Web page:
A Common Tragedy: Condemnation and the Anticommons


Abstract: Economic development of land may be suboptimal where multiple parties have the legal right to exclude use of the property in question. Michael Heller labeled this phenomenon the ‘anticommons.’ It has been argued that condemnation of private property for economic development is a potentially efficiency-enhancing solution to the anticommons problem. Until recently, this argument was largely academic. However, with the recent Supreme Court decision in Kelo v. City of New London, condemnation for economic development is now a valid policy choice. In this paper, I argue that the economic models used to justify condemnation are fundamentally flawed and that the use of condemnation for economic development encroaches upon autonomy interests without promoting efficiency interests.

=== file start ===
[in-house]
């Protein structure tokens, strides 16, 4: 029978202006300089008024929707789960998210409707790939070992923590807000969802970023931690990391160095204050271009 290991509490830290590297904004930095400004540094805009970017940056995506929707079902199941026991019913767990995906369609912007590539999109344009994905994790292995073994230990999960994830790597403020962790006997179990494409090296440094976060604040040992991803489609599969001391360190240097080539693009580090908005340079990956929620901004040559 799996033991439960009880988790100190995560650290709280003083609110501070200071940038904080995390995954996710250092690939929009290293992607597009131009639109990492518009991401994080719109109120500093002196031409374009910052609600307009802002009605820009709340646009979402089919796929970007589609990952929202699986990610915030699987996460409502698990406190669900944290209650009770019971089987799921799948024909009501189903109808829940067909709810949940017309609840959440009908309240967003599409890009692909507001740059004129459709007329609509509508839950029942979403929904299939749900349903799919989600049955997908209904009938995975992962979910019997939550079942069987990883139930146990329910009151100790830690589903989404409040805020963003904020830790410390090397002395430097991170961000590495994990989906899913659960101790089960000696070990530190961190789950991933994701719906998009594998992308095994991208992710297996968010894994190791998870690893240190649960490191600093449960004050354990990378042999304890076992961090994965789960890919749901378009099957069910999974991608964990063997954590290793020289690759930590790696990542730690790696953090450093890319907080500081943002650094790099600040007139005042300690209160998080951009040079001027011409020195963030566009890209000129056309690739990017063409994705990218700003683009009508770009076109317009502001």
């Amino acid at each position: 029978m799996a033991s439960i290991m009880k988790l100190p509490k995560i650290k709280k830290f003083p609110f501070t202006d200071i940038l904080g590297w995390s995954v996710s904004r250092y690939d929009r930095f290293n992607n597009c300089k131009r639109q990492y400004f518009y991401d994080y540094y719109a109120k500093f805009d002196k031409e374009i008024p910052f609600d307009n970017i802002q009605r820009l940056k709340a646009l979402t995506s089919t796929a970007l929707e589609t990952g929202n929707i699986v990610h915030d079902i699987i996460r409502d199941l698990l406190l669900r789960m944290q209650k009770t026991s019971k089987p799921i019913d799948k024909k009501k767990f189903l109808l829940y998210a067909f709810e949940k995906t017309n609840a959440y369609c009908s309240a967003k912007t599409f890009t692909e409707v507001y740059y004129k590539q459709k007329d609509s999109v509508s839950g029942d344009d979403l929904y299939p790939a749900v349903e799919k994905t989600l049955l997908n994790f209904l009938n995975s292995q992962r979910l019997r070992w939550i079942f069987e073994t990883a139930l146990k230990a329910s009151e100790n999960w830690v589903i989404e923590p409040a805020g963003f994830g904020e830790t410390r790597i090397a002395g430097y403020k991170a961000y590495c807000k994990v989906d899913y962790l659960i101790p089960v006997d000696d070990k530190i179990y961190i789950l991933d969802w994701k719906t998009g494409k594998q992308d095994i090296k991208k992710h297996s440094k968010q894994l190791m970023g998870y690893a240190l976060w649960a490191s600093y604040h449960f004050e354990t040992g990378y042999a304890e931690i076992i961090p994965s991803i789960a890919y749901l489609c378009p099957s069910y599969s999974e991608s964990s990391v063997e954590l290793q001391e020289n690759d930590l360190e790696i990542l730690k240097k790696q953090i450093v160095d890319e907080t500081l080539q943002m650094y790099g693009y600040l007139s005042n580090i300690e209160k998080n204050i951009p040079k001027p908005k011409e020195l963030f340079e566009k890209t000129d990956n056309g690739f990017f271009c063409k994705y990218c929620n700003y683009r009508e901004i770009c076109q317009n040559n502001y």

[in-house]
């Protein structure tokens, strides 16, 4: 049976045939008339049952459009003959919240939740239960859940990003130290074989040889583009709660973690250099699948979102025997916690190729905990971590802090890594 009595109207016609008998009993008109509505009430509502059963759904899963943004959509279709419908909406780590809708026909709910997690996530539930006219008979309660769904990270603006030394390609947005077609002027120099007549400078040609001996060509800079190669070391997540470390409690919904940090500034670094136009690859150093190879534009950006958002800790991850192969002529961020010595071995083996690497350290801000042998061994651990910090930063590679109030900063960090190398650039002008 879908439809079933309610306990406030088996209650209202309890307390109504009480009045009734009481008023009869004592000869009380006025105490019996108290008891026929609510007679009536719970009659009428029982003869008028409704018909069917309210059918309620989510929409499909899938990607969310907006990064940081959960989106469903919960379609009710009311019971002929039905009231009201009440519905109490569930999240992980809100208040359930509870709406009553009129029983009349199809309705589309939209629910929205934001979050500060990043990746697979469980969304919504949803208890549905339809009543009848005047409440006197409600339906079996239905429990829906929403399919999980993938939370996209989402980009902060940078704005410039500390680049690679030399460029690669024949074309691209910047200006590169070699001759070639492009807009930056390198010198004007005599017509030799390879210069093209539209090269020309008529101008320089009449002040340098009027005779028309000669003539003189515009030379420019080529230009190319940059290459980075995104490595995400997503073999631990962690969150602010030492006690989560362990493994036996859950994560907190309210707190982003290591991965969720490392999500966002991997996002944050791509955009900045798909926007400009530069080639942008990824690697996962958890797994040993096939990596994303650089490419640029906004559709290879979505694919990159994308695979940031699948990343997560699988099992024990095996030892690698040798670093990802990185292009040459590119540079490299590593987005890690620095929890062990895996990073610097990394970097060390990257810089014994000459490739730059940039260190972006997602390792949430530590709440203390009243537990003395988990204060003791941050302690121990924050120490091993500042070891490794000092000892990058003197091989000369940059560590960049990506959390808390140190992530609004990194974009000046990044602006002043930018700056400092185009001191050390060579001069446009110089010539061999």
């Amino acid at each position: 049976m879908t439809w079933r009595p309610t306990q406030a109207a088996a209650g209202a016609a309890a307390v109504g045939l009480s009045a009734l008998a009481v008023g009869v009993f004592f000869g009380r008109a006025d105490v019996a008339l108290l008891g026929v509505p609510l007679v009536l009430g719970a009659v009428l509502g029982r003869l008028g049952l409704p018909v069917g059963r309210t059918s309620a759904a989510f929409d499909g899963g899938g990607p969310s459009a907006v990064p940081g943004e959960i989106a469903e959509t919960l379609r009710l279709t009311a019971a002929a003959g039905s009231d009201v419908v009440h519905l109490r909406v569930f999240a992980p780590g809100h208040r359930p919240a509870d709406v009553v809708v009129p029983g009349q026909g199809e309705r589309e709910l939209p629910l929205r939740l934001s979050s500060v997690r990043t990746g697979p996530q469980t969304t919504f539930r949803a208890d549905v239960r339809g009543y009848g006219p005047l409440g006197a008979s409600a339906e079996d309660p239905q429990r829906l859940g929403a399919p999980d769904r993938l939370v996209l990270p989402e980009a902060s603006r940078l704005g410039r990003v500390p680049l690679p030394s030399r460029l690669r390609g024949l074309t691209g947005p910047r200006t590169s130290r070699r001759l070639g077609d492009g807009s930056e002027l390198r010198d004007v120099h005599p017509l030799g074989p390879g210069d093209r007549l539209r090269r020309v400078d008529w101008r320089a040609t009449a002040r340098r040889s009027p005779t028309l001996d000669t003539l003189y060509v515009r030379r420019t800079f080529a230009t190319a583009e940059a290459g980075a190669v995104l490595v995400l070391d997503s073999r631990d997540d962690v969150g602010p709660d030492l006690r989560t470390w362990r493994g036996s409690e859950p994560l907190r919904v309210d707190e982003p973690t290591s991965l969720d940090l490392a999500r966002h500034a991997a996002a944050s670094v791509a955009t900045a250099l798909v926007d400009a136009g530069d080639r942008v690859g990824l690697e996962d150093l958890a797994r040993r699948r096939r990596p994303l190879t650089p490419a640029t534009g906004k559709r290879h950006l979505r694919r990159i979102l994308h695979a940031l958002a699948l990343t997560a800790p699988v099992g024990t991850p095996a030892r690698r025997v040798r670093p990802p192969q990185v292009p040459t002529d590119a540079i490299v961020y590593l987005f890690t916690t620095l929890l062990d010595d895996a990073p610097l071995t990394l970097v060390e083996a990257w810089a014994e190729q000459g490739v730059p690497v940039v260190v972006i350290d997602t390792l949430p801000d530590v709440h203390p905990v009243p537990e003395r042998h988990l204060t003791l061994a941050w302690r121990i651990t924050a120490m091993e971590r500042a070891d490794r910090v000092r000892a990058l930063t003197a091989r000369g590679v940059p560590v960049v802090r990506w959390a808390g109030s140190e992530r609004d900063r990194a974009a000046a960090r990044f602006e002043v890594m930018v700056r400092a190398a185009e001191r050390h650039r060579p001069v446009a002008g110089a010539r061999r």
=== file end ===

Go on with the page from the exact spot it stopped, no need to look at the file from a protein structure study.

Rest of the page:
Economics | Land Use Law | Law and Economics | Property Law and Real Estate

Date of this Version

May 2006